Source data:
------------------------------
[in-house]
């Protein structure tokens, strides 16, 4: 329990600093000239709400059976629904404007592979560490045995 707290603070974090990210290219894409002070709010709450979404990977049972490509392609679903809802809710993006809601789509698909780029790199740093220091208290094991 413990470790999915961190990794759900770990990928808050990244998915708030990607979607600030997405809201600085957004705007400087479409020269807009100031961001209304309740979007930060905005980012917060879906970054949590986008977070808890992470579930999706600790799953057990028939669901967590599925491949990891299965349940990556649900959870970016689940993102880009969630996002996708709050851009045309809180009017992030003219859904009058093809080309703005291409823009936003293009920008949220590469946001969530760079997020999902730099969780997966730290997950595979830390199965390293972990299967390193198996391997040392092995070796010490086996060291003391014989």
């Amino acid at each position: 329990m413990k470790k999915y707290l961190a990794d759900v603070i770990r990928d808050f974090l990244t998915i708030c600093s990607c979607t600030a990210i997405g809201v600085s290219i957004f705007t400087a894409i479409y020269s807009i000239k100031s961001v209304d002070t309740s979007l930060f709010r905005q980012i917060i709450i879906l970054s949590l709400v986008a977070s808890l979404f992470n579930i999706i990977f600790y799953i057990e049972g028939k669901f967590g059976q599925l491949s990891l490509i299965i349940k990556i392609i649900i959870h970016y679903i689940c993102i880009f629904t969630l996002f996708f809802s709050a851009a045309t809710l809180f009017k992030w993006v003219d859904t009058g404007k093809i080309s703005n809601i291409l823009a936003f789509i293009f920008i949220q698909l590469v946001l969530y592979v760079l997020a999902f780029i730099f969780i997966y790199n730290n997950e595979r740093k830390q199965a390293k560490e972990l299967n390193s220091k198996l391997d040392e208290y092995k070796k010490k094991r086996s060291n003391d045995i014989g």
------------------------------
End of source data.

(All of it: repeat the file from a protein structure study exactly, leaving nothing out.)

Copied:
[in-house]
């Protein structure tokens, strides 16, 4: 329990600093000239709400059976629904404007592979560490045995 707290603070974090990210290219894409002070709010709450979404990977049972490509392609679903809802809710993006809601789509698909780029790199740093220091208290094991 413990470790999915961190990794759900770990990928808050990244998915708030990607979607600030997405809201600085957004705007400087479409020269807009100031961001209304309740979007930060905005980012917060879906970054949590986008977070808890992470579930999706600790799953057990028939669901967590599925491949990891299965349940990556649900959870970016689940993102880009969630996002996708709050851009045309809180009017992030003219859904009058093809080309703005291409823009936003293009920008949220590469946001969530760079997020999902730099969780997966730290997950595979830390199965390293972990299967390193198996391997040392092995070796010490086996060291003391014989």
């Amino acid at each position: 329990m413990k470790k999915y707290l961190a990794d759900v603070i770990r990928d808050f974090l990244t998915i708030c600093s990607c979607t600030a990210i997405g809201v600085s290219i957004f705007t400087a894409i479409y020269s807009i000239k100031s961001v209304d002070t309740s979007l930060f709010r905005q980012i917060i709450i879906l970054s949590l709400v986008a977070s808890l979404f992470n579930i999706i990977f600790y799953i057990e049972g028939k669901f967590g059976q599925l491949s990891l490509i299965i349940k990556i392609i649900i959870h970016y679903i689940c993102i880009f629904t969630l996002f996708f809802s709050a851009a045309t809710l809180f009017k992030w993006v003219d859904t009058g404007k093809i080309s703005n809601i291409l823009a936003f789509i293009f920008i949220q698909l590469v946001l969530y592979v760079l997020a999902f780029i730099f969780i997966y790199n730290n997950e595979r740093k830390q199965a390293k560490e972990l299967n390193s220091k198996l391997d040392e208290y092995k070796k010490k094991r086996s060291n003391d045995i014989g």